Decarbonizing the electrical transmission network will require the amount of renewable resources integrated onto the network to be increased substantially above existing levels . Nearly all renewable energy resources rely on power electronic converters to interface to the power system.
Power-electronic converters differ fundamentally in their construction and control to synchronous machines, which are used to interface traditional generation sources such as coal, gas or nuclear. Transitioning to a low-carbon future will necessitate that the proportion of synchronous generation on the transmission network decreases, and that the proportion of power-electronic interfaced renewables increase significantly. Operating such systems will bring numerous challenges associated with decreasing levels of inertia, increased likelihood of adverse control interactions (as seen in the recent GB blackout involving the Hornsea One wind farm) and decreased short-circuit levels .
As we move towards a low-carbon future a much higher burden will have to be placed upon power electronic converters to provide support features to the power system that they have not to date been expected to, such as frequency support, inertia emulation and fault-current contribution. At the same time new highly efficient wideband-gap semiconductor technologies such as Silicon Carbide and Gallium Nitride are going to revolutionise the design of power-electronic converters, enabling more efficient topologies with higher switching frequencies and lower sizes [3-4].
This PhD project will investigate interaction between the control and design of next-generation power electronic converters and the requirements that will have to be placed on them to enable a robust and resilient low-carbon power-electronic dominated power transmission systems.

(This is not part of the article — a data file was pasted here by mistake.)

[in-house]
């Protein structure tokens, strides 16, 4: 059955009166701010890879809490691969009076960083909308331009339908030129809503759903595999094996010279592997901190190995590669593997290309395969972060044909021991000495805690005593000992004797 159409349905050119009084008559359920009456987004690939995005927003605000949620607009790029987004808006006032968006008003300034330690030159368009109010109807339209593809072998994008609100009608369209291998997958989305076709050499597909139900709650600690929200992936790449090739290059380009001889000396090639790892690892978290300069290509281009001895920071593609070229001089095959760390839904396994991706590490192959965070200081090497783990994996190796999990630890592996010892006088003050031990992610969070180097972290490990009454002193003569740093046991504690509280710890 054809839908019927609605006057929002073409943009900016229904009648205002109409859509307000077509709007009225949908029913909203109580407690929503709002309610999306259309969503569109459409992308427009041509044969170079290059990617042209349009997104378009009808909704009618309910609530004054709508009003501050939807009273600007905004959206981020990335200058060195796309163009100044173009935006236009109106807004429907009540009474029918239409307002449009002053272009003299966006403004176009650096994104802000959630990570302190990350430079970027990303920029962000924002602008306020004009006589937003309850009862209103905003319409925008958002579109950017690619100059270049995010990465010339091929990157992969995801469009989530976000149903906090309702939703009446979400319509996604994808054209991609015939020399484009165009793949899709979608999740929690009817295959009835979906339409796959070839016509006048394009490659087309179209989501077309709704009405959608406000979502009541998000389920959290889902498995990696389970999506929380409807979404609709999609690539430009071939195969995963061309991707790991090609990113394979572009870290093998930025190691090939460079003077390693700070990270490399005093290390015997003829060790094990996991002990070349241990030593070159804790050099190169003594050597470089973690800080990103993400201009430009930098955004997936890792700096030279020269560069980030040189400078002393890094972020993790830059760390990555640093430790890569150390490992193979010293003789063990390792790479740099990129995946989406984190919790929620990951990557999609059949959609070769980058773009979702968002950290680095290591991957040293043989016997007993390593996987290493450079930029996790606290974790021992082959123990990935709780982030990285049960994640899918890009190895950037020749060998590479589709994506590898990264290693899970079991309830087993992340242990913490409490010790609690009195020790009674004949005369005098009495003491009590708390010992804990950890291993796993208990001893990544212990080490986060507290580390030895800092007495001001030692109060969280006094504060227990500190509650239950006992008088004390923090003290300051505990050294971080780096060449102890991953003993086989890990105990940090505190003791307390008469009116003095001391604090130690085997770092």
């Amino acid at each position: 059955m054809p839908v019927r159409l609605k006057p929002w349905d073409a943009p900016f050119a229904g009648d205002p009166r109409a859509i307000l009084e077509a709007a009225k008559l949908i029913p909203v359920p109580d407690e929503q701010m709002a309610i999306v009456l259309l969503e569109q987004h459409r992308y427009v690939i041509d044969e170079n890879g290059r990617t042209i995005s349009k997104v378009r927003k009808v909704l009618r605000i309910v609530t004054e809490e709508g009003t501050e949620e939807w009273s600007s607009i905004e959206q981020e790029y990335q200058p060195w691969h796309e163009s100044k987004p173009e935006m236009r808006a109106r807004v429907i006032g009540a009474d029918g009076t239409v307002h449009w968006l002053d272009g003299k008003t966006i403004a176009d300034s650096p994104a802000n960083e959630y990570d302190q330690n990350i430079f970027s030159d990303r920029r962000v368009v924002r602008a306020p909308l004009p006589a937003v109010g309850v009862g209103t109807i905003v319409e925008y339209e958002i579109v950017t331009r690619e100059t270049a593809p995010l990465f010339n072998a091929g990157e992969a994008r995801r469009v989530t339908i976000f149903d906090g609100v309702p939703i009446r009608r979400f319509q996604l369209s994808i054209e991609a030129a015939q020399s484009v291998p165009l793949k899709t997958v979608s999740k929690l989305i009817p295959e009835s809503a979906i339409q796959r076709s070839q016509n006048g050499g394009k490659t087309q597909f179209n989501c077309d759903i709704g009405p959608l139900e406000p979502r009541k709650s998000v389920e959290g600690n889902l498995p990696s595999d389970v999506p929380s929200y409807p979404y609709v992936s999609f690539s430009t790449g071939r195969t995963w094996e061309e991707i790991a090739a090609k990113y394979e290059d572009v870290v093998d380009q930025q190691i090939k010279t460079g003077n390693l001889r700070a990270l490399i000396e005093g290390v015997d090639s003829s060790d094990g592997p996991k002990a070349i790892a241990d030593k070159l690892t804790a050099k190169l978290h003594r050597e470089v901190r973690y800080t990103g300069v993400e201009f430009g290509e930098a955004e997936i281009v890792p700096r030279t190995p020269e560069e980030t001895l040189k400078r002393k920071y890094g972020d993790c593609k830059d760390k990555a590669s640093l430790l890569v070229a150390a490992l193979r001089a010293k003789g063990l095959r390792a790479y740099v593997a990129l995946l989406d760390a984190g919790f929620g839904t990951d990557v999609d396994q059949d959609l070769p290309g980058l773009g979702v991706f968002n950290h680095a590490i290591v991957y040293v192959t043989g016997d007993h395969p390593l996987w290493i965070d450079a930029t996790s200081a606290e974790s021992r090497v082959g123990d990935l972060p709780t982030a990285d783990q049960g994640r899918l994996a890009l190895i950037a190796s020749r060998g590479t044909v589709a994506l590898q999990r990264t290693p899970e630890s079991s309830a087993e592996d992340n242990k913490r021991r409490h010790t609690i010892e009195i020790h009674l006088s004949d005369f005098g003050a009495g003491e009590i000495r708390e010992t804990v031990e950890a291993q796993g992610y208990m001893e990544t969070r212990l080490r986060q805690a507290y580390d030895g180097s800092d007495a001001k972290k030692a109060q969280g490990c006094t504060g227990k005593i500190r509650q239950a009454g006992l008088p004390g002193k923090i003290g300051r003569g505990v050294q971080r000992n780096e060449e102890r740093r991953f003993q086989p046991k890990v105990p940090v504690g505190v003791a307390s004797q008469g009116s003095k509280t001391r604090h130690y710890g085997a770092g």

It is expected that this PhD project will contain a significant experimental element, with mentoring and support in developing these skills provided by the research group. Lab-scale wind turbine and HVDC converter prototypes are currently under construction within the group and will be available for the student to use. Funding is also available to support the development of a high-power Silicon Carbide MOSFET based grid emulator and the purchase of a new real-time digital simulator.
**Note that this position will be closed early once a suitable candidate has been identified**
Dr Paul D Judge
Dr Michael Merlin
Minimum entry qualification - an Honours degree at 2:1 or above (or International equivalent) in a relevant science or engineering discipline, possibly supported by an MSc Degree. Further information on English language requirements for EU/Overseas applicants.
A first-class (or expected first-class) Bachelors or Masters level degree in Electrical, Electronic or Similar Engineering Discipline.
Tuition fees + stipend are available for Home/EU students (International students not eligible)